Review of The Beginning of Infinity: Explanations That Transform the World

David Deutsch
Rating: 3/5

This is a frustrating book, because I simultaneously agree with the conclusion and an entirely unimpressed with its argument. There is some great stuff here about the meaning of "reality" (things that are _real_ are those things that are involved in our best explanation for a phenomena), and it gives a good heuristic metric for the quality of arguments (good arguments are ones in which there are few-to-none variables which can be changed without affecting the outcome.) Also that people are relevant in the grand scheme of the universe, due to their engineering and scientific prowess to effect change. I liked all that stuff.

What I didn't like was Deutsch's bad logic. He plays fast-and-loose with shaky metaphors, and generalizes their arguments back to the real world. For example, he takes issue with Haldane's quote that "the Universe is not only queerer than we suppose, but queerer than we can suppose." I've always interpreted this as either "the universe is infinite, and we are not, therefore we simply can't enumerate all thoughts about its queerness," or as "something about our neural architecture makes us fundamentally blind to some of the universe's mysteries." Analogously to the first case, it's uncomputable to choose an arbitrary real number --- there's simply too many of them to ever possibly find most of them.

But this is all stupid, says Deutsch! He dismisses it metacircularly, saying that if the universe did have physically-possible but technically-impossible aspects, then "this fact would itself be a testable regularly in nature. But all regularities in nature have explanations, so the explanation of that regularity would itself be a law of nature, or a consequence of one. And so, again, everything that is not forbidden by nature is achievable, given the right knowledge." As is so often the case with physicists, philosophers, and traditional mathematicians, Deutsch is missing the capital-C Complexity issue of this problem. Just because something must have an answer doesn't mean it must be computable, which is to say, doesn't mean it is necessarily instantiable inside the universe. As an illustration, there is an answer to "what is the quantum state of the universe," but the answer to that is too big to fit into the universe, other than _as the universe qua itself._ More generally, if a problem space grows too quickly, you simply can't expect to find an answer.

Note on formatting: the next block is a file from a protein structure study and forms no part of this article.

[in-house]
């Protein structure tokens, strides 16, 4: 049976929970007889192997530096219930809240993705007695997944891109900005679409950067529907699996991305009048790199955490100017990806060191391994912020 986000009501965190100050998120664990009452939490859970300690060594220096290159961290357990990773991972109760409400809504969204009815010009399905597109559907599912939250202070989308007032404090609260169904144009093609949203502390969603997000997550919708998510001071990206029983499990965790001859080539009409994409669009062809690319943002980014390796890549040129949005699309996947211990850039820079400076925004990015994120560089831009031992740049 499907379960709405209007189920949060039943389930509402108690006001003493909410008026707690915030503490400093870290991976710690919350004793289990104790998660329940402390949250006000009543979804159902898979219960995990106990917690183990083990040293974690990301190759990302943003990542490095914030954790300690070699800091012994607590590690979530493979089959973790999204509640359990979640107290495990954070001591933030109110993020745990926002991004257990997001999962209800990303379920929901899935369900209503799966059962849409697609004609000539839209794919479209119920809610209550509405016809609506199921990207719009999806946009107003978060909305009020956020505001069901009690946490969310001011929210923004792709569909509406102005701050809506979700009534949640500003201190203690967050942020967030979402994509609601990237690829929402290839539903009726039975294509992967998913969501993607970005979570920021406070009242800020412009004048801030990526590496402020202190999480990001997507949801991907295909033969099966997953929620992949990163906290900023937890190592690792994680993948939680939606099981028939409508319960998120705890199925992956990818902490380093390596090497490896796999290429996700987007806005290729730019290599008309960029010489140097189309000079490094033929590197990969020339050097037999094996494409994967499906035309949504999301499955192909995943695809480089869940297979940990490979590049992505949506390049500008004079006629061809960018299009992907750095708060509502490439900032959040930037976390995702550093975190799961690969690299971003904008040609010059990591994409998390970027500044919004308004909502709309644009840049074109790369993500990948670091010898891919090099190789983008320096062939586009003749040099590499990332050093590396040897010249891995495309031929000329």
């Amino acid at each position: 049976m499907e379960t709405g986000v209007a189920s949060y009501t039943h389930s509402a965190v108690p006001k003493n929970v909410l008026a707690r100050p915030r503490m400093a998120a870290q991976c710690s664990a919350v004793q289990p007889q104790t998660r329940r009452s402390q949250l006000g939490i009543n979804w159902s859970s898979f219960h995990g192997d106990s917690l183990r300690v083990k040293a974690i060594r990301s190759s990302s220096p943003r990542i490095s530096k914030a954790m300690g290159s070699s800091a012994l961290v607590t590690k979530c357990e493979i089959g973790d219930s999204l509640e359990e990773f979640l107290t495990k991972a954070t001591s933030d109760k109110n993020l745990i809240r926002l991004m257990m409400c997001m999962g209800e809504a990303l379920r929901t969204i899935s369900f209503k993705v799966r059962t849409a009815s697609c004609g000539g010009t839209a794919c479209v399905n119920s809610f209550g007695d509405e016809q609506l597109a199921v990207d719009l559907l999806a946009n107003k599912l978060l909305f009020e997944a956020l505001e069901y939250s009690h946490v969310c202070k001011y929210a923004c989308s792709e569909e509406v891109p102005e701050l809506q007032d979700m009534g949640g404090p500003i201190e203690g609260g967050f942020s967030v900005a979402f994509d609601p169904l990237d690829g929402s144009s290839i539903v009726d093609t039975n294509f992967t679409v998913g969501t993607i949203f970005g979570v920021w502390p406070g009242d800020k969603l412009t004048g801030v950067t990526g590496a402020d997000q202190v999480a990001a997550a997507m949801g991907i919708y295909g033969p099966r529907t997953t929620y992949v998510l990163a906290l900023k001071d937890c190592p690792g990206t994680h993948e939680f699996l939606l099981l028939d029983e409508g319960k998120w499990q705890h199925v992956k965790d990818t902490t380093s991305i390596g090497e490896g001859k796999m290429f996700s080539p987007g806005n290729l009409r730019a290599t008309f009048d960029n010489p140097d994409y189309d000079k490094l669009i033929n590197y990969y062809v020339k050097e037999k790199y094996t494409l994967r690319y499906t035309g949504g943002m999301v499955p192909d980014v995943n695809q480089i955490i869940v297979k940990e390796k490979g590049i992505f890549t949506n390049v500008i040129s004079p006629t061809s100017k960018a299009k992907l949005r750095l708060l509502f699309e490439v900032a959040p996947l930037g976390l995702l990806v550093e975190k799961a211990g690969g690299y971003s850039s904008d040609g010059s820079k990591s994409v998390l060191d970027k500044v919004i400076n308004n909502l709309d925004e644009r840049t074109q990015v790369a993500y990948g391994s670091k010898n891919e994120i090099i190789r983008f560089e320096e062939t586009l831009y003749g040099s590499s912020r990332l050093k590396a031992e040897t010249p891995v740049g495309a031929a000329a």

Most of the book is Deutsch having interesting ideas with extremely weak justifications. It gives off the impression that he wants to talk about his (in my opinion, not-so) crazy beliefs, but feels that he ought to justify them first. But either he couldn't be fucked to give good justifications, or his entire thought process is needlessly muddy and if he's gotten to the right answers, its purely by coincidence. As someone who already agreed with his conclusion, I found myself put off by his arguments; they simply would not compel a disbeliever to start believing, nor do I think they hold much water even stripped of the rhetoric.

All in all, I wanted to like this book, but put it down around 30% because Deutsch didn't seem to have a point, and his arguments were frustrating enough that I wasn't convinced I could trust him of anything novel he might have to show me tangentially.